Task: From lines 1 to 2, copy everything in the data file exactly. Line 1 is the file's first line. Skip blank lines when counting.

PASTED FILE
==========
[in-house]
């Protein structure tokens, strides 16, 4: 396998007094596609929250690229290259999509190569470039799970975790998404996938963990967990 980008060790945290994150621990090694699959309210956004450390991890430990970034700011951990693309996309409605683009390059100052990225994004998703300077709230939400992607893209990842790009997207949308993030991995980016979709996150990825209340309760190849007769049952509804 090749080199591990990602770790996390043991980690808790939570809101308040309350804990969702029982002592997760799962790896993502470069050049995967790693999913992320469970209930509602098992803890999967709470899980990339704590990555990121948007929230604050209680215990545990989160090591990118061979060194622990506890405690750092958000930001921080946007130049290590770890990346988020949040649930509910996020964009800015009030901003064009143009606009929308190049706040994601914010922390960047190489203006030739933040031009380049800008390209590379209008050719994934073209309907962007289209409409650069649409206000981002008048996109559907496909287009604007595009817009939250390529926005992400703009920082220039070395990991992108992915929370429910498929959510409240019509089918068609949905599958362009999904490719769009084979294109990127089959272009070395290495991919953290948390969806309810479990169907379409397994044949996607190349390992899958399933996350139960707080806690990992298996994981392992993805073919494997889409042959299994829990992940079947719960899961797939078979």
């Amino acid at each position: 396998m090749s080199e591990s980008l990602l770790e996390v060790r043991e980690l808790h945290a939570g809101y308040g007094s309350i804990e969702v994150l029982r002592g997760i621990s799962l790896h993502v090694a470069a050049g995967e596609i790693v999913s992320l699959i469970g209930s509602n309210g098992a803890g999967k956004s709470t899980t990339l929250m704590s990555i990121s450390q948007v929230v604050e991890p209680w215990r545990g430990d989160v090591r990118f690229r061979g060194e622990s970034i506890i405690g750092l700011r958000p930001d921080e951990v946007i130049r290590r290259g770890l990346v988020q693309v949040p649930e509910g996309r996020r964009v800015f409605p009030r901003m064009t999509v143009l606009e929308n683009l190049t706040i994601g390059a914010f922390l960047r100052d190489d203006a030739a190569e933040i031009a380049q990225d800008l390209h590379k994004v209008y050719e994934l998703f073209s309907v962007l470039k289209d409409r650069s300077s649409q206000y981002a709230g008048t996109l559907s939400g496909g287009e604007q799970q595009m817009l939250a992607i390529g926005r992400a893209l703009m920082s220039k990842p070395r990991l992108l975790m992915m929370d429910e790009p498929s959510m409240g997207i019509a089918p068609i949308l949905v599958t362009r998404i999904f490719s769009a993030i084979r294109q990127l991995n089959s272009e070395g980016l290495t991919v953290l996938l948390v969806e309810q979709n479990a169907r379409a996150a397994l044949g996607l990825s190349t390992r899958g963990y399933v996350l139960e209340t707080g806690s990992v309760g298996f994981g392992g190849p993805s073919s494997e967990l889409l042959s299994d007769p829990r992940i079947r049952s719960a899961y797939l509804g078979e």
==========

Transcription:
[in-house]
């Protein structure tokens, strides 16, 4: 396998007094596609929250690229290259999509190569470039799970975790998404996938963990967990 980008060790945290994150621990090694699959309210956004450390991890430990970034700011951990693309996309409605683009390059100052990225994004998703300077709230939400992607893209990842790009997207949308993030991995980016979709996150990825209340309760190849007769049952509804 090749080199591990990602770790996390043991980690808790939570809101308040309350804990969702029982002592997760799962790896993502470069050049995967790693999913992320469970209930509602098992803890999967709470899980990339704590990555990121948007929230604050209680215990545990989160090591990118061979060194622990506890405690750092958000930001921080946007130049290590770890990346988020949040649930509910996020964009800015009030901003064009143009606009929308190049706040994601914010922390960047190489203006030739933040031009380049800008390209590379209008050719994934073209309907962007289209409409650069649409206000981002008048996109559907496909287009604007595009817009939250390529926005992400703009920082220039070395990991992108992915929370429910498929959510409240019509089918068609949905599958362009999904490719769009084979294109990127089959272009070395290495991919953290948390969806309810479990169907379409397994044949996607190349390992899958399933996350139960707080806690990992298996994981392992993805073919494997889409042959299994829990992940079947719960899961797939078979």